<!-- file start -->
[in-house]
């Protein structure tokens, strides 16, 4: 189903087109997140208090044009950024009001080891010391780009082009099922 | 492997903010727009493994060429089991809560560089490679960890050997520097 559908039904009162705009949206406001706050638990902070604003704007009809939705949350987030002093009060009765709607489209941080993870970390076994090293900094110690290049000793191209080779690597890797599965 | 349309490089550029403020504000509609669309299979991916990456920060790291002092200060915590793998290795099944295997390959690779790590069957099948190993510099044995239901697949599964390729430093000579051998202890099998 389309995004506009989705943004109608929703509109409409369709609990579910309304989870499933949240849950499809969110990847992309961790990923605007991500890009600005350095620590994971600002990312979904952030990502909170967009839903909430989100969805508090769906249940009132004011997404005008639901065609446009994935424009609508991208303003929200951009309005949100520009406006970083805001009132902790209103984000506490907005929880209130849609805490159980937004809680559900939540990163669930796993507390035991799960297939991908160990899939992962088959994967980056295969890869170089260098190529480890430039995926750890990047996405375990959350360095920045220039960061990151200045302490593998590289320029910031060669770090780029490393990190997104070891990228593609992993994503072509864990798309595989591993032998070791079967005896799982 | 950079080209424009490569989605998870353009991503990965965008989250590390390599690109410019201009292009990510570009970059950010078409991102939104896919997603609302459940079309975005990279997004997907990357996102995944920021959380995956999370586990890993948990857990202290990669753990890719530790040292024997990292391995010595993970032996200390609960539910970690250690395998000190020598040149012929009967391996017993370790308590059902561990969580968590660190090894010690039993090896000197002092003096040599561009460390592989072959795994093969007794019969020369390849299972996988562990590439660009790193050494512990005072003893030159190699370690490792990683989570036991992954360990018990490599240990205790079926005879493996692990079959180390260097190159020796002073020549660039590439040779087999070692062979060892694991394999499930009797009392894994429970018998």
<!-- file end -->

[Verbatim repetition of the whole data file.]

[in-house]
């Protein structure tokens, strides 16, 4: 189903087109997140208090044009950024009001080891010391780009082009099922 | 492997903010727009493994060429089991809560560089490679960890050997520097 559908039904009162705009949206406001706050638990902070604003704007009809939705949350987030002093009060009765709607489209941080993870970390076994090293900094110690290049000793191209080779690597890797599965 | 349309490089550029403020504000509609669309299979991916990456920060790291002092200060915590793998290795099944295997390959690779790590069957099948190993510099044995239901697949599964390729430093000579051998202890099998 389309995004506009989705943004109608929703509109409409369709609990579910309304989870499933949240849950499809969110990847992309961790990923605007991500890009600005350095620590994971600002990312979904952030990502909170967009839903909430989100969805508090769906249940009132004011997404005008639901065609446009994935424009609508991208303003929200951009309005949100520009406006970083805001009132902790209103984000506490907005929880209130849609805490159980937004809680559900939540990163669930796993507390035991799960297939991908160990899939992962088959994967980056295969890869170089260098190529480890430039995926750890990047996405375990959350360095920045220039960061990151200045302490593998590289320029910031060669770090780029490393990190997104070891990228593609992993994503072509864990798309595989591993032998070791079967005896799982 | 950079080209424009490569989605998870353009991503990965965008989250590390390599690109410019201009292009990510570009970059950010078409991102939104896919997603609302459940079309975005990279997004997907990357996102995944920021959380995956999370586990890993948990857990202290990669753990890719530790040292024997990292391995010595993970032996200390609960539910970690250690395998000190020598040149012929009967391996017993370790308590059902561990969580968590660190090894010690039993090896000197002092003096040599561009460390592989072959795994093969007794019969020369390849299972996988562990590439660009790193050494512990005072003893030159190699370690490792990683989570036991992954360990018990490599240990205790079926005879493996692990079959180390260097190159020796002073020549660039590439040779087999070692062979060892694991394999499930009797009392894994429970018998």